- The Happy Camper
The Happy Camper is a great fan to have, and most brands see them interact with their Facebook pages regularly. Happy Campers have positive brand sentiments based on great purchases they've made, wonderful customer experiences, and/or childhood memories. If your community is more support-based, they're on your page because they want to come together with other fans to get that feeling of community. They come to your page because your brand or business has already enhanced a part of their lives, and they're passionate about sharing that with you (and other fans) so they get some recognition.
How to keep them: Keep their conversations flowing! Thank them, ask them questions, and respond to them when they take it upon themselves to post content to your Timeline without a call to action. Work conversational posts into your content that ask for opinions that these die-hards will be eager to give. Tease upcoming work or new products/promotions with photos, polls, and links to keep their excitement flowing. And, if they ever post really unique content to your wall, ask if you can share it from the brand's voice. People love to be recognized and reinforced.
- The Fairweather Friend
The Fairweather Friend is a fan who may like your brand, its services, or a recent product they've purchased, but isn't driven to shout that from the rooftops. They usually like your page to stay current on brand/business news, or to remember your brand/business for a later date, when they'll be seeking what you have to offer. Unlike the Happy Campers and the Potential Client/Customers, though, they're more likely to leave negative feedback if your brand does something they don't like.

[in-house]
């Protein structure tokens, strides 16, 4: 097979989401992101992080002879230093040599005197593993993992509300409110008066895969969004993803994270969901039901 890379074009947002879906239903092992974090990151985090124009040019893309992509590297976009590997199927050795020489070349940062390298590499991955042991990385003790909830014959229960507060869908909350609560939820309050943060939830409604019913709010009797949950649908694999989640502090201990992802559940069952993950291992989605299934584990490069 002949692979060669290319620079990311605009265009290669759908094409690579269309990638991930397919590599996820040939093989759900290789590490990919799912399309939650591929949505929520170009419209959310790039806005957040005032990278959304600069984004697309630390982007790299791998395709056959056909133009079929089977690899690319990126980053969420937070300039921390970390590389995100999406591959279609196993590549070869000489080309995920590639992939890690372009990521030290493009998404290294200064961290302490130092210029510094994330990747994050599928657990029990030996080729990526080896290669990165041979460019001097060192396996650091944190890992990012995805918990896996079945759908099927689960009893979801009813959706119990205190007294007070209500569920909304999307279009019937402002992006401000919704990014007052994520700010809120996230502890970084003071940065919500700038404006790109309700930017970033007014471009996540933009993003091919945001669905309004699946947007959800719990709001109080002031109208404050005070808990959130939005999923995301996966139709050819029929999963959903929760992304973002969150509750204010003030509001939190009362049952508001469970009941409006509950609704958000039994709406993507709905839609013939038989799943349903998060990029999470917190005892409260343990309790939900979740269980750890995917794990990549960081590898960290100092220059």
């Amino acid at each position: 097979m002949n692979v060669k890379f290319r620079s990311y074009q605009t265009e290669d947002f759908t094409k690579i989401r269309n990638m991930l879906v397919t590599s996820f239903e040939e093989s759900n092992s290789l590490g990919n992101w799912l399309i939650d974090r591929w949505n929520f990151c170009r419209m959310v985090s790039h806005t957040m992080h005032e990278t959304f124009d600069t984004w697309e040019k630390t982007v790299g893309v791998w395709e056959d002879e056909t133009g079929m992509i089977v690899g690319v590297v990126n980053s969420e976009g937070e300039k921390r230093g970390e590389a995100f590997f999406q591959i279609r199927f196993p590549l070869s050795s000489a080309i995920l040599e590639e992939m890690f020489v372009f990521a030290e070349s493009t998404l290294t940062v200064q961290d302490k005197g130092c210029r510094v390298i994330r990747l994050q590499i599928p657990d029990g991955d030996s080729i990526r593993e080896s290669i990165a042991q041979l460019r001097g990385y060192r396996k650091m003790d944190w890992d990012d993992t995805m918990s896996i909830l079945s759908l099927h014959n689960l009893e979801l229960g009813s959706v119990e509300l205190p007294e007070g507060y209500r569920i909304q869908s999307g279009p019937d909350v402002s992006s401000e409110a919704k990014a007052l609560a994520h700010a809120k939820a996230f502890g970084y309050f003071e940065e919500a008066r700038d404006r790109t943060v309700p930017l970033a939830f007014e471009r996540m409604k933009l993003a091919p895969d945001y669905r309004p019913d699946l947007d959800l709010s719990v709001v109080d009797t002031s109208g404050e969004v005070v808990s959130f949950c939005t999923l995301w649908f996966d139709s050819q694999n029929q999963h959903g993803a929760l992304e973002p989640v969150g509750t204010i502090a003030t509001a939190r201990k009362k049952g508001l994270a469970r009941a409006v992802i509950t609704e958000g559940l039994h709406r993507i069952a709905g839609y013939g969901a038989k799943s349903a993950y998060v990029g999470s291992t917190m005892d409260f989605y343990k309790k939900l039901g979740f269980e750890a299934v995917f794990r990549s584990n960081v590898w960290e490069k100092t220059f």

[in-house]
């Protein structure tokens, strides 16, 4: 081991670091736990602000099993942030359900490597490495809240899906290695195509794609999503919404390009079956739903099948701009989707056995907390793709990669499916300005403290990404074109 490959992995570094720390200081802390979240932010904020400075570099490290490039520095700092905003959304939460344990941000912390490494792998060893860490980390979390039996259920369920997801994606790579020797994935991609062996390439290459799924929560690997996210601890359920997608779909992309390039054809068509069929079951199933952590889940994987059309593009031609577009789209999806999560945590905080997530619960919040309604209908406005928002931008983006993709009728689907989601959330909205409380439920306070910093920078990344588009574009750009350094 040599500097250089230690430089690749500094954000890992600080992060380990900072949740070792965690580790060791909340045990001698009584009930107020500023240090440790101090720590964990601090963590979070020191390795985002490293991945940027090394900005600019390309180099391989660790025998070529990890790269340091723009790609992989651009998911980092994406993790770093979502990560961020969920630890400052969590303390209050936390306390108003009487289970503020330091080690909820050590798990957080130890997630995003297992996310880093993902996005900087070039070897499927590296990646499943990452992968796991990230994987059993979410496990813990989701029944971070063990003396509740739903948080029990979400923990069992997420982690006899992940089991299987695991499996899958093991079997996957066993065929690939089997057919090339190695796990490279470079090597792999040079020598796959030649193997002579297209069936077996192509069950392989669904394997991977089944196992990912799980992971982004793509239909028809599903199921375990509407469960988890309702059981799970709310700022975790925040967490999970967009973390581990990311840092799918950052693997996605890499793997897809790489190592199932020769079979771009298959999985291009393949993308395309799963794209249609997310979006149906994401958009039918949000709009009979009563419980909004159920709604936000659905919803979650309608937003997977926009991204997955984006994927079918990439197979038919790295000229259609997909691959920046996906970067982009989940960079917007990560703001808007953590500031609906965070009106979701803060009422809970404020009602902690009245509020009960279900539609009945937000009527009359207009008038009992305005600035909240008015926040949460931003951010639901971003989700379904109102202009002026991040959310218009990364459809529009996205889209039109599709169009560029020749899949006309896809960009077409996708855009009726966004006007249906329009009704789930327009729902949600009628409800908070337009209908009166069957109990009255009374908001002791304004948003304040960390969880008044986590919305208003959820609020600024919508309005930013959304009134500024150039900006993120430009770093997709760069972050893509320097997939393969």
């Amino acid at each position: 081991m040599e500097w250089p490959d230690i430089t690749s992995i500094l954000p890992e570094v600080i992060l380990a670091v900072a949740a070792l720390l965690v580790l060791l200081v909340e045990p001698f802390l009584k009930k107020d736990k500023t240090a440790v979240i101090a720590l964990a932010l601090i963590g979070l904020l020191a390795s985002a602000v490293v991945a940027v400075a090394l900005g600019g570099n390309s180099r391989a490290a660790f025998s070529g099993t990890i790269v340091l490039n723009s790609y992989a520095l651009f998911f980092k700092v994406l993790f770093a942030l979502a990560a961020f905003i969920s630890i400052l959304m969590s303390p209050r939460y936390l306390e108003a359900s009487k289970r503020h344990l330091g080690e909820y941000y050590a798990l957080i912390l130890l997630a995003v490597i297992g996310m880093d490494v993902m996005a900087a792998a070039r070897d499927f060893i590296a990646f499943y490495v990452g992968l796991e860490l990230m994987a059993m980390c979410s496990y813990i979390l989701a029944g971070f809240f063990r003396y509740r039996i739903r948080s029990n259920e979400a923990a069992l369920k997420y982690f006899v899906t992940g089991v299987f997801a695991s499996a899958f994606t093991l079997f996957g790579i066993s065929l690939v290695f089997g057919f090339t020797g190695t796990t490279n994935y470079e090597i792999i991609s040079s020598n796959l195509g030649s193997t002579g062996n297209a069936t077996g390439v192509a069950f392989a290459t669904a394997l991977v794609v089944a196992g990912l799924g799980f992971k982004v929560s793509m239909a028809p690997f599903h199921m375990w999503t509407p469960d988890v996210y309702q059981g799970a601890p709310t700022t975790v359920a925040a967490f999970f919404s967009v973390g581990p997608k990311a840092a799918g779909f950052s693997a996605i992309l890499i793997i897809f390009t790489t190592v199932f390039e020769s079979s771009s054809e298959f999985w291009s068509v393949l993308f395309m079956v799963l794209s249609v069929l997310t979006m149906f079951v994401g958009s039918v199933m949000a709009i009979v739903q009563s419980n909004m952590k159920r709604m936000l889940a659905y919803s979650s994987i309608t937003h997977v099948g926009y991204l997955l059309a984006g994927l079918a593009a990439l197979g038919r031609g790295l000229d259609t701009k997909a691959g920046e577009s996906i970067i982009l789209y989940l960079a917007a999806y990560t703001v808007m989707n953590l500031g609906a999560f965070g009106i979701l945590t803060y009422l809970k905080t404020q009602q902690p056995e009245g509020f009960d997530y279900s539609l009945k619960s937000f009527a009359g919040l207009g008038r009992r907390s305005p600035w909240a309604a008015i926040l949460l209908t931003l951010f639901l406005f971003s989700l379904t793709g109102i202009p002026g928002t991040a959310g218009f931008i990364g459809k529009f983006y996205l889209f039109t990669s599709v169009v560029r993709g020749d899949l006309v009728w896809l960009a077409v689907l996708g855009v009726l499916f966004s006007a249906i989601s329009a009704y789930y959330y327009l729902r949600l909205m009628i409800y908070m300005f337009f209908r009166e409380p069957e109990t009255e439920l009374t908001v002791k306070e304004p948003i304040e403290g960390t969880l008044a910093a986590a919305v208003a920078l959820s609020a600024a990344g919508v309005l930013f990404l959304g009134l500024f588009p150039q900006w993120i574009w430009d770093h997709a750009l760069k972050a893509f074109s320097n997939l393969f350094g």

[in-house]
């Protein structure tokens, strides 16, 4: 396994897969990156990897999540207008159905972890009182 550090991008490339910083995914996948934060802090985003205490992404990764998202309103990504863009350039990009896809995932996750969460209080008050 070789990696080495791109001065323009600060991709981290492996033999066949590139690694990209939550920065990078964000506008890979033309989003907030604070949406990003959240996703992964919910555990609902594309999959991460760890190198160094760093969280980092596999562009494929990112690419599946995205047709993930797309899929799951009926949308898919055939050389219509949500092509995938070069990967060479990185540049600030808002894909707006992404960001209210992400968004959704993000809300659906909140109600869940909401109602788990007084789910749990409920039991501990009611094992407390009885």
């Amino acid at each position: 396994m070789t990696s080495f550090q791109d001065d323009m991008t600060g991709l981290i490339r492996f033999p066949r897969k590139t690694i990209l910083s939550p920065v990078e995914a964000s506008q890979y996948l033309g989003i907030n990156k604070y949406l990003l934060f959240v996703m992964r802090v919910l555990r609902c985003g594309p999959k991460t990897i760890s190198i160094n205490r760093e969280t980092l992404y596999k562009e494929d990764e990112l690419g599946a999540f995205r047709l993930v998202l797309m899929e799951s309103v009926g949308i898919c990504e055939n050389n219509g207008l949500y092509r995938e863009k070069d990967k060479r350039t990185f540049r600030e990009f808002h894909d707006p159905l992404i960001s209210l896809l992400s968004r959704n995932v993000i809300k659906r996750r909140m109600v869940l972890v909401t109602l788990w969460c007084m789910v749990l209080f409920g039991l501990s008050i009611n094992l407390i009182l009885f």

How to keep them: If they leave concerns or comments on your page, address them head-on. Transparency is key. Understand and embrace what makes them different: they're looking for information, so give it to them. Make relevant appeals, and much like you do for the Potential Client/Customer, show the value of your services to encourage engagement and business transactions outside of Facebook.
Of course, a healthy Facebook page that sees an upward trend of engagement and growth combines all of these content pieces into an overarching strategy. But, unless you understand who you're speaking to, you may not know where to begin. Use these profiles as a starting point, and then dive into the analytics to get a closer look. Share any other fan types you find in the comments below.
Steph Parker is currently a part of Hill Holliday's digital strategy team In Boston. She was also named one of Forbes' 30 Under 30 in Marketing & Advertising in 2012. Steph gets her hands dirty with research, planning, content, and design, and has worked on several Fortune 500 brands in the space as both a community manager and strategist.